• Linhart Is there any way to get the output in 3 different dictionaries? Now, we are getting them as subdirectories – Jeevan Bodas Oct 13 '17 at 10:38
  • @JeevanBodas Edited my answer. – Tomáš Linhart Oct 13 '17 at 11:25
  • Thanks it has created 3 dictionaries. The only change I did in the above code was I used items() instead of iteritems(), as i am using Pyhton3X – Jeevan Bodas Oct 13 '17 at 13:38

If you want separate dict of each grouped result then you can use generator :

my_dict = {
    'name1': 'abc', 'job1': 'xyz', 'pos1': 'tak', 'phone1': 12345,
    'name2': 'pqr', 'job2': 'ftr', 'pos2': 'lkj', 'phone2': 27654,
    'name3': 'swq', 'job3': 'nme', 'pos3': 'mnb', 'phone3': 98421,
    'bad': 'bad_data',
}
group_dict=dict()
for key,value in my_dict.items():
    if key[-1] not in group_dict:
        group_dict[key[-1]]=[(key,value)]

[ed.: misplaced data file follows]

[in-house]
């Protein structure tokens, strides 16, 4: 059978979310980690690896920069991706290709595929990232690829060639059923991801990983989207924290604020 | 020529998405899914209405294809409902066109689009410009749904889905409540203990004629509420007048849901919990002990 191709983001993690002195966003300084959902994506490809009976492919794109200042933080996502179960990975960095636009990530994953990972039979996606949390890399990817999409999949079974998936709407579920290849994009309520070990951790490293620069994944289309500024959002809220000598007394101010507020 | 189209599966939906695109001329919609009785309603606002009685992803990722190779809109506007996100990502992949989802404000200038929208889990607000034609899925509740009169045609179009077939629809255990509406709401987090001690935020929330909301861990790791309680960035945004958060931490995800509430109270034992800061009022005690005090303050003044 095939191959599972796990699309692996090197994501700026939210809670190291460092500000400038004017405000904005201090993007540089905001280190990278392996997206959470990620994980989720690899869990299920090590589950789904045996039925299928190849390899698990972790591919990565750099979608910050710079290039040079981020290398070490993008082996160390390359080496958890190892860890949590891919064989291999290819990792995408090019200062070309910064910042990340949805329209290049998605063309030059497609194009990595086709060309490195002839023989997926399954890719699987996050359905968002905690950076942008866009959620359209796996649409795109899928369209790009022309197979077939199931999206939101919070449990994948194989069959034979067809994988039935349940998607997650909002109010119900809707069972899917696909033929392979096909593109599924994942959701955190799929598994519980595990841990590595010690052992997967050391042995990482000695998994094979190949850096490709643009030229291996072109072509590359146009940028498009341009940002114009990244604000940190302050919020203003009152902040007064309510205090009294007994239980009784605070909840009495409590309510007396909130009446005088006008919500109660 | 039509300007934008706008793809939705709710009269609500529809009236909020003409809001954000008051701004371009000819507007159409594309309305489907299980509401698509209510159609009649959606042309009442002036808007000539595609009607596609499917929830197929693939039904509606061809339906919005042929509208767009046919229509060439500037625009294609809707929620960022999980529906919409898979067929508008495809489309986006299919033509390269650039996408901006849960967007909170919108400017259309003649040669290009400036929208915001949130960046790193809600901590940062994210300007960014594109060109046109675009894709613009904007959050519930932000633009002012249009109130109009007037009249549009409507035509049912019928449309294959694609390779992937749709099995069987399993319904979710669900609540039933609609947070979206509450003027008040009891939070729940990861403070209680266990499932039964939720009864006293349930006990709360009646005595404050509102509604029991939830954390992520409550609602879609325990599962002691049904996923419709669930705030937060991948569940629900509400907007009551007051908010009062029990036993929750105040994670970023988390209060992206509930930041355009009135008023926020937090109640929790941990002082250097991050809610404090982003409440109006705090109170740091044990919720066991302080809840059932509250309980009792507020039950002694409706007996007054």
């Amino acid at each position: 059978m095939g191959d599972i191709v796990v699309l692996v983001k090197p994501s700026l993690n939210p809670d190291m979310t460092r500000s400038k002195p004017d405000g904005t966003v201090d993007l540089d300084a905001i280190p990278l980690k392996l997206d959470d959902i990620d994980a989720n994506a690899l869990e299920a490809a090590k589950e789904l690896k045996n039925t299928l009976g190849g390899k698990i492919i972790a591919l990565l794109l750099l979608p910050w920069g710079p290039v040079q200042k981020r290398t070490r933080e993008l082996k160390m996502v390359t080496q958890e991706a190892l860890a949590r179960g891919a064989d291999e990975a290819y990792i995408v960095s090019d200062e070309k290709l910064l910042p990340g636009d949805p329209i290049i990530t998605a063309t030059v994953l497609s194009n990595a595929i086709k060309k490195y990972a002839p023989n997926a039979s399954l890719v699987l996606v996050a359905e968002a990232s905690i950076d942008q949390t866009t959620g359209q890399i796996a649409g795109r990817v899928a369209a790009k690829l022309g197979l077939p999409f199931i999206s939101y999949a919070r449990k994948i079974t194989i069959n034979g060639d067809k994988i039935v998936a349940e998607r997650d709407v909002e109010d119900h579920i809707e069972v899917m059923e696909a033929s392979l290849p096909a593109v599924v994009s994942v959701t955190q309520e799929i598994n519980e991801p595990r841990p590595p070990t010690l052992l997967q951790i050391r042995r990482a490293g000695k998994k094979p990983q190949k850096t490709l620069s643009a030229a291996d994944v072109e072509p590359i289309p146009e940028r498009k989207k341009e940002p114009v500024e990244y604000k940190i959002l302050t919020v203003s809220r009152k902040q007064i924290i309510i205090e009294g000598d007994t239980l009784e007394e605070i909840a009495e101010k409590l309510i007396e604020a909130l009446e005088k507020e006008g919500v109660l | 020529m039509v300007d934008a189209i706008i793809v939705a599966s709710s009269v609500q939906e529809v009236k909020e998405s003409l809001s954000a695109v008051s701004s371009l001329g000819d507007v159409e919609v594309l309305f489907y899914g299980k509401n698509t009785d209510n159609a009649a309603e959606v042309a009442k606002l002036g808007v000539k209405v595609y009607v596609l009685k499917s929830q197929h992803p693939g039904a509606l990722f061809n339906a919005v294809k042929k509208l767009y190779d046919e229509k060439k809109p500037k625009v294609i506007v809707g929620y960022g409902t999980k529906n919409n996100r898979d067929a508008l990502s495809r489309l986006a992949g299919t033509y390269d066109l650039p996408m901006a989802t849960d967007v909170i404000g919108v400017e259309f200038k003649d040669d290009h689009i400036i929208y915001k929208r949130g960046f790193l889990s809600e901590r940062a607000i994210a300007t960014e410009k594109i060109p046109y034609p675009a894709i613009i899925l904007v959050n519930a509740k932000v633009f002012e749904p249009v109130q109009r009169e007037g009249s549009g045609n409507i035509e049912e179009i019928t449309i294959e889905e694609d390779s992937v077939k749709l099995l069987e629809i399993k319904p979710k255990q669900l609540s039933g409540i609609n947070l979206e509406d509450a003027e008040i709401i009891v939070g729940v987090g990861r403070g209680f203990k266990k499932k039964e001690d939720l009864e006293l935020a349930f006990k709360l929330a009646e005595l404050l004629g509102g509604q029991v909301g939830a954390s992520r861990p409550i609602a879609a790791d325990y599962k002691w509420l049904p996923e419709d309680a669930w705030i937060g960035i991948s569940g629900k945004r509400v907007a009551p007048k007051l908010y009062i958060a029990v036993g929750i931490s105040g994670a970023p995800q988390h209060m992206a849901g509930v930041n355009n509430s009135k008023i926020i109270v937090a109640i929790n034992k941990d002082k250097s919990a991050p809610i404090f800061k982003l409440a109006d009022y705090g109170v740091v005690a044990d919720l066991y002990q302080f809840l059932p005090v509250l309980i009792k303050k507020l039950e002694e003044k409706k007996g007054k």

else:
        try:
            group_dict[key[-1]].append((key,value))
        except keyError:
            pass

new_dict={}

def groups(x):
    for key,value in x.items():
        yield {x[0]: x[1] for x in value}

new=groups(group_dict)

print(new.__next__())
print(new.__next__())
print(new.__next__())
print(new.__next__())

Output:

{'bad': 'bad_data'}
{'pos2': 'lkj', 'name2': 'pqr', 'job2': 'ftr', 'phone2': 27654}
{'pos1': 'tak', 'name1': 'abc', 'phone1': 12345, 'job1': 'xyz'}
{'pos3': 'mnb', 'phone3': 98421, 'job3': 'nme', 'name3': 'swq'}

If you want all result by one print then :

print(list(groups(group_dict)))

[{'bad': 'bad_data'}, {'pos2': 'lkj', 'name2': 'pqr', 'job2': 'ftr', 'phone2': 27654}, {'pos1': 'tak', 'name1': 'abc', 'phone1': 12345, 'job1': 'xyz'}, {'pos3': 'mnb', 'phone3': 98421, 'job3': 'nme', 'name3': 'swq'}]